We also invite cookbook authors to come and talk about their book and offer a recipe or two. Recently author Fran Gage appeared at the market to talk about California olive oil. We have two great olive oil producers right here. Chris Banthian of Valencia Creek Farms and Belle Farm out in Corralitos. Both of these oils are award winning and are really giving imported olive oil a run for its money. Chris started out with 100 of the finest olive trees from Italy and now has expanded to over 2000 olive trees on her farm in Aptos. What’s significant about the olive trees, is Chris and her partner were the first in Santa Cruz county to bring back olive oil production. The last mass production of olive oil was in the 1940’s.

She found a great farming niche.

I like to think of ourselves as the R&D, or the research and development side of agriculture. We try it at the market, you like it, we grow some more.

Here are a few examples. The kiwi fruit was planted in California in the late 60’s early 70’s. This fruit was known as the gooseberry in China, made it’s way to New Zealand and because of our climate in California was brought here. Nobody here really knew what to do with this fruit; grocery stores didn’t want them because they thought people wouldn’t buy them. Do you peel it, do you cook it, eat it raw? Eat the whole thing, what?

The kiwi fruit made it’s way to the farmers market in Southern California. After taste testing and giving out recipes, kiwis are now readily available in California, and consumers recognize them. 4 Sisters Farm in Aromas and Thomas Farm here in Corralitos are some of the local farms that now bring that wonderful kiwi fruit to market. And guess what… you can now buy them at the grocery store.

A lot of the heirloom varieties are making a come back at the markets. We have one farmer, Ronald from Windmill farms. Ronald grew up in Holland, and ended up farming here on the central coast. He grows an heirloom variety of cabbage called Wakefield. Ronald can’t keep it on his table. It’s odd shaped and has an unforgettable flavor that’s great for coleslaw. I’ve had customers come up and say that the heirloom cabbage Ronald grows brings back great childhood memories. Sitting around the table with the family and eating dinner.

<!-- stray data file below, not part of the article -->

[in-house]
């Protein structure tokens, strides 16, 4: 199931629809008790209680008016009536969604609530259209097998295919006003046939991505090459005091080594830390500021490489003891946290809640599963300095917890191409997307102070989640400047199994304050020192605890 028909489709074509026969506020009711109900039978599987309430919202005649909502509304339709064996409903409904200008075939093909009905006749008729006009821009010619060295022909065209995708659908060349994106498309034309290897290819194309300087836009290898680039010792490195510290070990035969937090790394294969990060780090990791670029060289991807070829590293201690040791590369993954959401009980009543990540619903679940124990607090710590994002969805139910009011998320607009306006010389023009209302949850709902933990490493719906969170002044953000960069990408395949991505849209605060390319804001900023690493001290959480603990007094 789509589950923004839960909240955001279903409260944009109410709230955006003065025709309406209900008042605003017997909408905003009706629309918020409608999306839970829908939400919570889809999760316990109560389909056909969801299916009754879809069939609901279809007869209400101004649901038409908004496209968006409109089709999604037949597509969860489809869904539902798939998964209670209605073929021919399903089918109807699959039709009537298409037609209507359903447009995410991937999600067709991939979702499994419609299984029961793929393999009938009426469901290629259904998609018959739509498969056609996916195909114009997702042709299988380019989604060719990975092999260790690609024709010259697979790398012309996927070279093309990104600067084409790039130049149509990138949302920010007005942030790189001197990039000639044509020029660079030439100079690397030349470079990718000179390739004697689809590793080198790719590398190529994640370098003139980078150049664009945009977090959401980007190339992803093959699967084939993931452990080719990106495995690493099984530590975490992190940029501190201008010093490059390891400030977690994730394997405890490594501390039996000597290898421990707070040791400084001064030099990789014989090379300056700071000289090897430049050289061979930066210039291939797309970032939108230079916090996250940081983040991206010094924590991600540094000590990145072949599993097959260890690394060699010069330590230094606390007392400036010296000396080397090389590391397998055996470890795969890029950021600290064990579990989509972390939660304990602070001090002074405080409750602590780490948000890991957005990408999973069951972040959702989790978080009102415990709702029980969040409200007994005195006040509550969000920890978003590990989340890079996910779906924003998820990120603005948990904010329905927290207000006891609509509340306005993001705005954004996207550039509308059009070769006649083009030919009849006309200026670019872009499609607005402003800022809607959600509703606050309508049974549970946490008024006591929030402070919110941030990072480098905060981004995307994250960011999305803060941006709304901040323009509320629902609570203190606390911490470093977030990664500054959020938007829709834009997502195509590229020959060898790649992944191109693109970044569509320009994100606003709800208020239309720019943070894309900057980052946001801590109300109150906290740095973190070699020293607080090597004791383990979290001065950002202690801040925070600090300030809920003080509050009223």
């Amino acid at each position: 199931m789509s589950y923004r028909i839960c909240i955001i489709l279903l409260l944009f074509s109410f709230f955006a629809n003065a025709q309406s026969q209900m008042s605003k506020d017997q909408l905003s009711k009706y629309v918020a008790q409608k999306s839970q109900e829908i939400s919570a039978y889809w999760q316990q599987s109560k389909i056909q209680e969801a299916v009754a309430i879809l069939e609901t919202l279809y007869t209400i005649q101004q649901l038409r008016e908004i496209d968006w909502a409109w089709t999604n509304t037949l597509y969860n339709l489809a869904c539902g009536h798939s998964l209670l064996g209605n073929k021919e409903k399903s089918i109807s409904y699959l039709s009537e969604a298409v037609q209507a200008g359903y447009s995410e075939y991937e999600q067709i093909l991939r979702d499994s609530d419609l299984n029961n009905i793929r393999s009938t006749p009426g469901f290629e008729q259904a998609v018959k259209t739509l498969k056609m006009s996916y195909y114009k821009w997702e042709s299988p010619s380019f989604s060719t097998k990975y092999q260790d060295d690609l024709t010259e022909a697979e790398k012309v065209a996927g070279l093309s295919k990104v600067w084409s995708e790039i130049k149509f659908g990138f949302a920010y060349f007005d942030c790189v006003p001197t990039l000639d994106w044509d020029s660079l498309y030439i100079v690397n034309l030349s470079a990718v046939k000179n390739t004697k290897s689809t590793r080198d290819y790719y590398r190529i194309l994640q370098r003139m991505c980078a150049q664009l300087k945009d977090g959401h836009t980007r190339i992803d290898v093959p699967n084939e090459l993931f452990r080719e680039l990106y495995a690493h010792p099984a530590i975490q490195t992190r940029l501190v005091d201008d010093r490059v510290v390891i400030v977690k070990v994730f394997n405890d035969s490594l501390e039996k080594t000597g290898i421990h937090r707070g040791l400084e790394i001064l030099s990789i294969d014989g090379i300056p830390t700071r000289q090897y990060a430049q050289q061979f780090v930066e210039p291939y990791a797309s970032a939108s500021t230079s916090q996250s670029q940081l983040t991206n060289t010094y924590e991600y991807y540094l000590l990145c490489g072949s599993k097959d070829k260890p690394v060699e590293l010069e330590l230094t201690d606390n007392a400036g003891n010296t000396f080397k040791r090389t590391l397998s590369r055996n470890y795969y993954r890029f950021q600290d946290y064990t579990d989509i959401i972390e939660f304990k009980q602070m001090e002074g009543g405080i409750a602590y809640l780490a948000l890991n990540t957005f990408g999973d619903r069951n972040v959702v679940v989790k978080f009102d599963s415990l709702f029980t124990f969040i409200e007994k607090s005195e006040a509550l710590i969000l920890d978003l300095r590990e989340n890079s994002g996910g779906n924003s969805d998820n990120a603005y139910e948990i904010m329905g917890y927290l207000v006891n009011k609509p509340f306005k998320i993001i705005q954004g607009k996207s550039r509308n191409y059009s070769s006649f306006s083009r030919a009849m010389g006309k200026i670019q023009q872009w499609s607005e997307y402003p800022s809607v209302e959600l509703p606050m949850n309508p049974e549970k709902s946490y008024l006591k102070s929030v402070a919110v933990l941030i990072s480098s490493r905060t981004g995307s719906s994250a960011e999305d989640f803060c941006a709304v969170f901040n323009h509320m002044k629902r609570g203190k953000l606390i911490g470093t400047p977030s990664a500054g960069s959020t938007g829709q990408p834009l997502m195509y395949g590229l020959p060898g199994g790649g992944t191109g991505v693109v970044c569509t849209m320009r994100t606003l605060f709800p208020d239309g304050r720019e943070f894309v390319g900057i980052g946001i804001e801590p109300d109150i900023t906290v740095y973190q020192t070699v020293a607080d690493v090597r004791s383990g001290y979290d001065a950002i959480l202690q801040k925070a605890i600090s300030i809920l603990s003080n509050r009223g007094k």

Fred, one of our valley farmer who has been with the market for several years, had a new nectarine ready for market called Arctic 2457 something or other.. Can’t remember, and that was the problem customers were getting confused with the different names of fruit.

Fred and his wife Joann brought the nectarine to the market to test it out on our customers. The problem they had with the fruit is it would become spotted and wasn’t very pretty looking. Once you got over the looks of the fruit and tasted what was inside… This nectarine tasted like no other, juice would drip down your arm. How would you know that? By taste testing at the market something you can’t do at the supermarket. Ok so now customers were really getting into this nectarine and Fred and Joann needed to come up with a name that customers would remember and ask for by name. Joann comment “these nectarines are butt ugly”. Thus the ugly nectarine family was born. From ugly ducklings, to ugly step sisters, to the mother of all uglies. These nectarines are now asked for by the ugly name at the farmers market. A simple idea turned into something fantastic for this family famer at the market. Who knows, soon you might find Uglies at the local super market.

I love it when farmers come to me and say, “hey I would like to try growing such and such. I read about it in a seed magazine.

Do you know what I say…go for it.

This is why you can find Apriums a cross between an apricot and plum. Or pluots with names like Flavor Grenade, Flavor Kings, at the market. We now offer cherimoyas, a custardy type fruit out of Ventura county. Mangos are also beginning to come out of Ventura as well.

California has a variety of climates. That fact and the fact that our market draws farmers from these various climates, we are able to extend the season of various commodities such as strawberries and lettuce.